It’s official: CNET reports that a white-hat hacker group based in Germany has successfully hacked the iOS 7 Touch ID fingerprint authentication feature. The bad news for Apple is that the mobile security revolution touted for iOS 7 didn’t even last two days.
The good news for Apple? The hack is not easy or convenient, and it requires access to the user’s fingerprint. Which means that the authentication feature will still offer pretty good security protection for iPhone 5s users.
The even better news for Apple? The fingerprinting feature made a splash, but was never a key selling point for the consumer marketplace. It would not take you very long to fingerprint the number of people who will take a pass on the iPhone 5s just because Touch ID got hacked.
Your Fingerprints, Please
According to Seth Rosenblatt, reporting at CNET, independent security experts have confirmed the successful hack of the Touch ID fingerprint authentication feature provided by iOS 7 and supported by the new iPhone 5s.
The hack was originally announced by a member of Germany’s Chaos Computer Club. The researcher, called Starbug, put up a video demonstrating his technique, which seems to involve duplicating a fingerprint onto a thin strip of latex, then using the copy to unlock the phone.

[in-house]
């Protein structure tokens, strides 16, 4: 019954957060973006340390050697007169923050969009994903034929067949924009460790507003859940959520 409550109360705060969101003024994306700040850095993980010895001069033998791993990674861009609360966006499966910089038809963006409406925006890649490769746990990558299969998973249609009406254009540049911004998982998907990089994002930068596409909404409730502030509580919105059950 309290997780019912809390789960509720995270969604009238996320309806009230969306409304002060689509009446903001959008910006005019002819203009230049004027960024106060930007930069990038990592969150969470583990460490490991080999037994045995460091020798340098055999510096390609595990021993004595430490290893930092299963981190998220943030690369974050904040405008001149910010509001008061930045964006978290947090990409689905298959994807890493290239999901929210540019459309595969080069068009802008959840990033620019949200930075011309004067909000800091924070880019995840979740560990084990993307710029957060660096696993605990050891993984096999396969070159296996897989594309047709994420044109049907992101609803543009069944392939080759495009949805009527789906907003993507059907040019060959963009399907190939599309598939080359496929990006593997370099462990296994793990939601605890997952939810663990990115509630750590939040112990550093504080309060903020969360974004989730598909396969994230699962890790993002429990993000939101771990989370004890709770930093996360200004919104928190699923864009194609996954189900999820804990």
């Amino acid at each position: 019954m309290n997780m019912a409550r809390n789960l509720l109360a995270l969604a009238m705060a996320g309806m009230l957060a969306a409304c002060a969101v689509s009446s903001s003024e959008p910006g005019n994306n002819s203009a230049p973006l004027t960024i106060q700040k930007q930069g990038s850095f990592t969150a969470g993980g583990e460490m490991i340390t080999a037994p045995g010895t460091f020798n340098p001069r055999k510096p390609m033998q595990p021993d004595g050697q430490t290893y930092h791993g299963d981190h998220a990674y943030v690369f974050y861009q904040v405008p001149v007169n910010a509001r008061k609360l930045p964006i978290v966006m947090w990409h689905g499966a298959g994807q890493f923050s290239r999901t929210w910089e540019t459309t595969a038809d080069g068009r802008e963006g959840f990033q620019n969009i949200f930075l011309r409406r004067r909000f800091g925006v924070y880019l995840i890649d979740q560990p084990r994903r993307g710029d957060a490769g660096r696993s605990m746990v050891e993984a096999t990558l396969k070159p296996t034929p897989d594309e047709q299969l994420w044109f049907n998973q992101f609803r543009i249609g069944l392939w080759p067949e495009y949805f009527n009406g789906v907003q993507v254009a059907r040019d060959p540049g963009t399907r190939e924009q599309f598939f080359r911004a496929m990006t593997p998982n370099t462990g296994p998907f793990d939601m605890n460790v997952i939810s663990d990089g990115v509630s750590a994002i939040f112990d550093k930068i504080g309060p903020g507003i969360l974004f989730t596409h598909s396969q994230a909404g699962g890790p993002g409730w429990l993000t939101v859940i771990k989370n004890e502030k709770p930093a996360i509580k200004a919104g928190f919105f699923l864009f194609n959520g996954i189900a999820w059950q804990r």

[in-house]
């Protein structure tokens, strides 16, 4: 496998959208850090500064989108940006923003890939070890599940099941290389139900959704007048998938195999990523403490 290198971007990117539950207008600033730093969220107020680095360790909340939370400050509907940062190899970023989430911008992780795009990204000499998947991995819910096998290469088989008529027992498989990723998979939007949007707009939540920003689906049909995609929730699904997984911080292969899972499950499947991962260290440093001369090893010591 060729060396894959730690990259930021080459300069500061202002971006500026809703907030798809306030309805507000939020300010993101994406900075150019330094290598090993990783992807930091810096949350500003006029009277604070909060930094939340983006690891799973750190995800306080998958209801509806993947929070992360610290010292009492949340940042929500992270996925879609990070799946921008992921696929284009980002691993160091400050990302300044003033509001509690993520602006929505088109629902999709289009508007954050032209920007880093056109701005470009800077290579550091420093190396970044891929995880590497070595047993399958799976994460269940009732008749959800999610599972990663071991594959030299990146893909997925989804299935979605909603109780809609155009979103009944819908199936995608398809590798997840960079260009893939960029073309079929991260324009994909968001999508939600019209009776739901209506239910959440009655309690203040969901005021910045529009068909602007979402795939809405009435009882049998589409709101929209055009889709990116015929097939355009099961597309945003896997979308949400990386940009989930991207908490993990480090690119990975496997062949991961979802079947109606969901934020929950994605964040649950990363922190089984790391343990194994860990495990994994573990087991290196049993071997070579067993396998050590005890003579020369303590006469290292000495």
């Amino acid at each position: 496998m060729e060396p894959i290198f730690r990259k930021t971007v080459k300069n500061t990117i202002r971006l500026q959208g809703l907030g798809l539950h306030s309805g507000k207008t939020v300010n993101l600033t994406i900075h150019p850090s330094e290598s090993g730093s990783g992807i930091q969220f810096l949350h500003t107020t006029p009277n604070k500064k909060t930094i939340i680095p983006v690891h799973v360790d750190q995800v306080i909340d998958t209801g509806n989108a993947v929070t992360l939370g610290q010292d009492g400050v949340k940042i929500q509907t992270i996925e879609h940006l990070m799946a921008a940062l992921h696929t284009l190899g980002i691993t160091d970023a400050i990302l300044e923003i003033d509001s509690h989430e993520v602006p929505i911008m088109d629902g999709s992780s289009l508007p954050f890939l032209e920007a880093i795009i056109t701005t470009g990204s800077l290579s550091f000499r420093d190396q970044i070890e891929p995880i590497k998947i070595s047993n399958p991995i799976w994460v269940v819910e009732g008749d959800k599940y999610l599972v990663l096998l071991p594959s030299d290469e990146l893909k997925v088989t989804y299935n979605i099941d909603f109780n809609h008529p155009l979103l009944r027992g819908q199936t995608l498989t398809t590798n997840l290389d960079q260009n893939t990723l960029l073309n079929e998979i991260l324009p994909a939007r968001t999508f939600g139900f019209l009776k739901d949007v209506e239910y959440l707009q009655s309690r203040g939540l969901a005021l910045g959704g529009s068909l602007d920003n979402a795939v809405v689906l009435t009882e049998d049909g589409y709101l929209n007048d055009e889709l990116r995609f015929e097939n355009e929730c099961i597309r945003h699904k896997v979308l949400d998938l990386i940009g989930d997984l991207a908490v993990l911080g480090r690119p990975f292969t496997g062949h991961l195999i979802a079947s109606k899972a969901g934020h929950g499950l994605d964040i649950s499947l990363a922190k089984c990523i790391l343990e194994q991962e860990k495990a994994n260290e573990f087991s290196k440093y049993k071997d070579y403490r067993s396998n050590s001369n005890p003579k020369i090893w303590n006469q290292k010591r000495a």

Full details of the process have not been released, but Starbug’s video showed the iPhone 5s being unlocked by a person other than its owner. Other researchers have confirmed the technique.
As Rosenblatt says, “that didn’t take long.” It can’t make Apple very happy that the iPhone 5s with Touch ID barely made it out of the stores before the fingerprint authentication got hacked.
Good Security Makes Hacks Difficult
On the other hand, the hack is not really going to warm the hearts of cyber-thieves. To use it, they need the user’s fingerprints — and smudges on the touchscreen probably won’t be good enough. It also involves the sophisticated exercise of copying the fingerprint onto a piece of latex.
In other words, as compared to such popular passwords as “Password,” “12345,” and “Princess,” the fingerprint authentication feature actually offers pretty decent protection to the user.
And when it comes to selling the iPhone 5s, or future iOS 7 devices, Touch ID probably won’t matter very much anyway. Most consumers routinely ignore or misuse standard security precaution, as those popular made-for-cracking passwords show. Businesses are (sometimes) more serious about security, but Apple is not really targeting the enterprise market anyway.
In short, while the swift hacking of Touch ID is a minor embarrassment for Apple, it is unlikely to impact the future of iOS 7.
Image courtesy of Flickr